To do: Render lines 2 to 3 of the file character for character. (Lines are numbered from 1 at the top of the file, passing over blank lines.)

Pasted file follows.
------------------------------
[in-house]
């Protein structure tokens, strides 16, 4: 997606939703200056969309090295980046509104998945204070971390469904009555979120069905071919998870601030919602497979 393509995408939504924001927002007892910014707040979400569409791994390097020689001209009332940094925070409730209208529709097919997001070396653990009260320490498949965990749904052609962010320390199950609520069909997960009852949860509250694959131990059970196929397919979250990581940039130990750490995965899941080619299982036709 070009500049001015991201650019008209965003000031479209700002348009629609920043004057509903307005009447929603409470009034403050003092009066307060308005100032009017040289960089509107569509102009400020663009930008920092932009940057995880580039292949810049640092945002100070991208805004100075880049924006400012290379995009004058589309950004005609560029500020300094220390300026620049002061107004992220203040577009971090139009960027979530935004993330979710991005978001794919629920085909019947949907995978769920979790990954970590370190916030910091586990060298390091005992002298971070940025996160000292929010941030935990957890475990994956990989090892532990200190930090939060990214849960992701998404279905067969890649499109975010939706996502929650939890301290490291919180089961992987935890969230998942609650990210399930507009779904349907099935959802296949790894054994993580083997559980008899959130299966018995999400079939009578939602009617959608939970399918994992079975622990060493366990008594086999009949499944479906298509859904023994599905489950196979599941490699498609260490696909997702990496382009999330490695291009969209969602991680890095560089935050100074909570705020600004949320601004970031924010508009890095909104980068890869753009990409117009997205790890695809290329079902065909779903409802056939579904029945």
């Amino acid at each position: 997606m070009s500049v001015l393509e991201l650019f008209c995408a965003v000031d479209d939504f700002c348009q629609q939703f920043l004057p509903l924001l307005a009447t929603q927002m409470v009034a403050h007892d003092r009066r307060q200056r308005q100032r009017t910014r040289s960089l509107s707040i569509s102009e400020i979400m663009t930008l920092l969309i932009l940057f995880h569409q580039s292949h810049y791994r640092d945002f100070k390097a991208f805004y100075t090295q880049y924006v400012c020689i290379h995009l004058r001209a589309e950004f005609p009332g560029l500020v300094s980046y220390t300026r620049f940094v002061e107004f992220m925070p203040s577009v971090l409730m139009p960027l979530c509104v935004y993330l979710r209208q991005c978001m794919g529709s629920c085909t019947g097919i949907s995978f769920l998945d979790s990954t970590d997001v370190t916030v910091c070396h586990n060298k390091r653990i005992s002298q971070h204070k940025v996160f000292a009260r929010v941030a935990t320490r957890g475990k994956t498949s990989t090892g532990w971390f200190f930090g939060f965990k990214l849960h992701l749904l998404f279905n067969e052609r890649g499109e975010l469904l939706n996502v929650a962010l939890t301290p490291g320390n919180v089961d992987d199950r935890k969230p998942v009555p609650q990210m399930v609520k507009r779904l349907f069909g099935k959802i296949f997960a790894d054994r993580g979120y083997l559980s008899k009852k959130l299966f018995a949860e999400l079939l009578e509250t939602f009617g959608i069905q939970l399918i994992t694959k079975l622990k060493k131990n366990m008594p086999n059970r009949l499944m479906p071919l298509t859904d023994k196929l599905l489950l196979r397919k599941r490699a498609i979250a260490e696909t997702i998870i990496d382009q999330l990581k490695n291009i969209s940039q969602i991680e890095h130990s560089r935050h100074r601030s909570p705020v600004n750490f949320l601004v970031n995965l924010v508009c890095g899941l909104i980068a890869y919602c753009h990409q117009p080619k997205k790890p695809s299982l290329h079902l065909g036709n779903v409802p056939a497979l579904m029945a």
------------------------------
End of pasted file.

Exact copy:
């Protein structure tokens, strides 16, 4: 997606939703200056969309090295980046509104998945204070971390469904009555979120069905071919998870601030919602497979 393509995408939504924001927002007892910014707040979400569409791994390097020689001209009332940094925070409730209208529709097919997001070396653990009260320490498949965990749904052609962010320390199950609520069909997960009852949860509250694959131990059970196929397919979250990581940039130990750490995965899941080619299982036709 070009500049001015991201650019008209965003000031479209700002348009629609920043004057509903307005009447929603409470009034403050003092009066307060308005100032009017040289960089509107569509102009400020663009930008920092932009940057995880580039292949810049640092945002100070991208805004100075880049924006400012290379995009004058589309950004005609560029500020300094220390300026620049002061107004992220203040577009971090139009960027979530935004993330979710991005978001794919629920085909019947949907995978769920979790990954970590370190916030910091586990060298390091005992002298971070940025996160000292929010941030935990957890475990994956990989090892532990200190930090939060990214849960992701998404279905067969890649499109975010939706996502929650939890301290490291919180089961992987935890969230998942609650990210399930507009779904349907099935959802296949790894054994993580083997559980008899959130299966018995999400079939009578939602009617959608939970399918994992079975622990060493366990008594086999009949499944479906298509859904023994599905489950196979599941490699498609260490696909997702990496382009999330490695291009969209969602991680890095560089935050100074909570705020600004949320601004970031924010508009890095909104980068890869753009990409117009997205790890695809290329079902065909779903409802056939579904029945």
């Amino acid at each position: 997606m070009s500049v001015l393509e991201l650019f008209c995408a965003v000031d479209d939504f700002c348009q629609q939703f920043l004057p509903l924001l307005a009447t929603q927002m409470v009034a403050h007892d003092r009066r307060q200056r308005q100032r009017t910014r040289s960089l509107s707040i569509s102009e400020i979400m663009t930008l920092l969309i932009l940057f995880h569409q580039s292949h810049y791994r640092d945002f100070k390097a991208f805004y100075t090295q880049y924006v400012c020689i290379h995009l004058r001209a589309e950004f005609p009332g560029l500020v300094s980046y220390t300026r620049f940094v002061e107004f992220m925070p203040s577009v971090l409730m139009p960027l979530c509104v935004y993330l979710r209208q991005c978001m794919g529709s629920c085909t019947g097919i949907s995978f769920l998945d979790s990954t970590d997001v370190t916030v910091c070396h586990n060298k390091r653990i005992s002298q971070h204070k940025v996160f000292a009260r929010v941030a935990t320490r957890g475990k994956t498949s990989t090892g532990w971390f200190f930090g939060f965990k990214l849960h992701l749904l998404f279905n067969e052609r890649g499109e975010l469904l939706n996502v929650a962010l939890t301290p490291g320390n919180v089961d992987d199950r935890k969230p998942v009555p609650q990210m399930v609520k507009r779904l349907f069909g099935k959802i296949f997960a790894d054994r993580g979120y083997l559980s008899k009852k959130l299966f018995a949860e999400l079939l009578e509250t939602f009617g959608i069905q939970l399918i994992t694959k079975l622990k060493k131990n366990m008594p086999n059970r009949l499944m479906p071919l298509t859904d023994k196929l599905l489950l196979r397919k599941r490699a498609i979250a260490e696909t997702i998870i990496d382009q999330l990581k490695n291009i969209s940039q969602i991680e890095h130990s560089r935050h100074r601030s909570p705020v600004n750490f949320l601004v970031n995965l924010v508009c890095g899941l909104i980068a890869y919602c753009h990409q117009p080619k997205k790890p695809s299982l290329h079902l065909g036709n779903v409802p056939a497979l579904m029945a």